British geochemist Professor John Parnell of Aberdeen University and Dr. Joseph Michalski, planetary geologist at the Natural History Museum, have found evidence that the subsurface of Mars could potentially have teemed with microbial life.
According to the British Scientists in a paper published in the Nature Geoscience journal, entitled, "Ground water activity on Mars and Implications for a deep biosphere," deposits formed from groundwater upwelling on Mars in the vast McLaughlin Crater could preserve critical evidence of subsurface microbial life.
According to the research authors, the McLaughlin Crater, one of the deepest craters on Mars, contains evidence of Magnesium-Iron bearing clays and carbonate minerals that formed in ground water-fed environment. Because water is considered essential for life, the evidence of groundwater in the McLaughlin Crater is critical indicator to scientists where to look for life on planet Mars.
NASA reports that crater "sits at the low end of a regional slope several hundreds of miles, or kilometers, long on the western side of the Arabia Terra region of Mars."
The McLaughlin crater was formed by a meteorite that crashed into the surface of Mars million of years ago, and flung rocks for miles. Results from analysis of the rocks in the vicinity of the McLaughlin crater, including data from NASA's Mars Reconnaissance Orbiter and ESA's Mars Express spacecrafts yielded evidence of clay and carbonate minerals formed through interaction with water. The scientists said that analysis shows that all conditions necessary for life were present just below the planet's surface for much of its history.
According to the research authors, discovery of minerals formed through interaction with water in rocks excavated by meteorite impact at the McLaughlin site provides "strongest evidence yet" that the subsurface of the planet may have supported simple micro-organisms in the past and that the Martian subsurface could still contain life.
The authors, in their study abstract, said:
"... the subsurface of Mars could potentially have contained a vast microbial biosphere. Crustal fluids may have welled up from the subsurface to alter and cement surface sediments, potentially preserving clues to subsurface habitability. Here we... evaluate evidence for groundwater upwelling in deep basins... McLaughlin Crater, one of the deepest craters on Mars, contains evidence for Mg–Fe-bearing clays and carbonates that probably formed in an alkaline, groundwater-fed lacustrine setting... Deposits formed as a result of groundwater upwelling on Mars, such as those in McLaughlin Crater, could preserve critical evidence of a deep biosphere on Mars."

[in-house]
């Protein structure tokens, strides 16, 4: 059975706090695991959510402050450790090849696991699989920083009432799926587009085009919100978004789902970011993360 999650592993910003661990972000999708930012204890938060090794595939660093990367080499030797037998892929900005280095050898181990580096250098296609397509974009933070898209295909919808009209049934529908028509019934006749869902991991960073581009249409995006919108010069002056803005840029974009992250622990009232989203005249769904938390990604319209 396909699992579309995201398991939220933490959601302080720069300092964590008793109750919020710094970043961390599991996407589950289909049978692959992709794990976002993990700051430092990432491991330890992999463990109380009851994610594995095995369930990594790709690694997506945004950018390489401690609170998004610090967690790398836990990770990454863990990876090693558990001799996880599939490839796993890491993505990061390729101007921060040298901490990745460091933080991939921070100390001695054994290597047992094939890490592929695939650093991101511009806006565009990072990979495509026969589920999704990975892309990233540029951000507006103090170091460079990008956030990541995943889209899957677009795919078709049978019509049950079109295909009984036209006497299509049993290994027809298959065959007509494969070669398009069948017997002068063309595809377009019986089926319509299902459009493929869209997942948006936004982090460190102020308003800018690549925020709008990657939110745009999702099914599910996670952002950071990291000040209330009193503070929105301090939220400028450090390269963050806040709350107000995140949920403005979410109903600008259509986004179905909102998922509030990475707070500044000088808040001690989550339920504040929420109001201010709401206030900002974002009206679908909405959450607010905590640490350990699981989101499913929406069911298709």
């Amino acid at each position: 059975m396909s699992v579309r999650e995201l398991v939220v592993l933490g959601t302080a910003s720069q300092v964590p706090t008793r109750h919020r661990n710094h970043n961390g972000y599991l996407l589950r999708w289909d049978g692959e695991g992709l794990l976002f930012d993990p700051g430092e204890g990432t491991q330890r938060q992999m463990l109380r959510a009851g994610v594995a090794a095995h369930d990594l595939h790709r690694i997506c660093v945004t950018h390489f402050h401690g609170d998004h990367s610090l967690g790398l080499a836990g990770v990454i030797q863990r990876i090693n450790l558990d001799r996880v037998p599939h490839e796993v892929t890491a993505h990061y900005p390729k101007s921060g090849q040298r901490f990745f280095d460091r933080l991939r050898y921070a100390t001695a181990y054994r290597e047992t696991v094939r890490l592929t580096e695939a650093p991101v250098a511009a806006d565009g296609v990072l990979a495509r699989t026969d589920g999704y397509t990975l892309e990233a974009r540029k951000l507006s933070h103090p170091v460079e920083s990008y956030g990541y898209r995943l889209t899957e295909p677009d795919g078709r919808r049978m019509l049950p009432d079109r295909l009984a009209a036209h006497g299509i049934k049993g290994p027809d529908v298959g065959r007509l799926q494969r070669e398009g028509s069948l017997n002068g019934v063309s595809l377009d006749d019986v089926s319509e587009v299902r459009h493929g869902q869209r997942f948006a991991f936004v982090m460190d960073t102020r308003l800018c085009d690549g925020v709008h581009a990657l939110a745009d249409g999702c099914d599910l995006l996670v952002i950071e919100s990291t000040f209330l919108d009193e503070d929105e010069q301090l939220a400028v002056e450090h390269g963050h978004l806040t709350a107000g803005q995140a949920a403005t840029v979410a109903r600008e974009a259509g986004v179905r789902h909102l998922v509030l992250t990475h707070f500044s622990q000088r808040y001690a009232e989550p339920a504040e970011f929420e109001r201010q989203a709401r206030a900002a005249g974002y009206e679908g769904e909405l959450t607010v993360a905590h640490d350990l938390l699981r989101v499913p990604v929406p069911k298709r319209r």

According to The Telegraph, Professor Parnell, speaking from his laboratory at the University of Aberdeen, said: "We could be so close to discovering if there is, or was, life on Mars. We know from studies that a substantial proportion of all life on Earth is also in the subsurface and by studying the McLaughlin Crater we can see similar conditions beneath the surface of Mars thanks to observations on the rocks brought up by the meteorite strike. There can be no life on the surface of Mars because it is bathed in radiation and it's completely frozen. However, life in the subsurface would be protected from that. And there is no reason why there isn't bacteria or other microbes that were or still are living in the small cracks well below the surface of Mars."
The scientists said that their study suggests that the best place to look for life on Mars is around the edges of craters. Parnell said: "What we're really doing is emphasizing that if we are going to explore for life on Mars, we need to go beneath the surface. One approach to do that might be to drill and indeed the next European mission to Mars will have a drill on it, but that will only go down about two meters. And although drilling two meters would be a fantastic technological achievement, it's only really scratching the surface. So the alternative is to use what nature has done for us (i.e.the craters) and that's why we are particularly interested in the McLaughlin Crater that we have investigated in our paper."
Parnell believes that studying the Martian subsurface could yield valuable insights about how life began on Earth. He said: "It's very easy to draw parallels between what Mars looks like and what the early Earth might have looked like.. So studying meteorite craters of Mars may well actually give us an indication to how life on Earth began."
He added: "Although we all live on the surface of Earth, life did not originate here, but actually in the sub surface. In fact, there's so much life below the surface of our planet that we are actually the unusual ones living above it."
The authors are suggesting that with most of life on Earth consisting of micro-organisms living below the surface, the same could also be true of Mars.
The Daily Mail reports that Joseph Michalski, co-author of the paper, said: "All the ingredients were there for life, but only small single-cell organisms could have survived in those conditions. But I would now be more surprised if there was never any life on Mars, than I would be if we did one day discover that simple life lived in that environment. And if life existed then, there is a chance it could still exist now."
He added: "We don't know how life on Earth formed but it is conceivable that it originated underground, protected from harsh surface conditions that existed on early Earth. Exploring these rocks on Mars, where the ancient geologic record is better preserved than on Earth, would be like finding a stack of pages that have been ripped out of Earth's geological history book. Whether the Martian geologic record contains life or not, analysis of these types of rocks would certainly teach us a tremendous amount about early chemical processes in the solar system."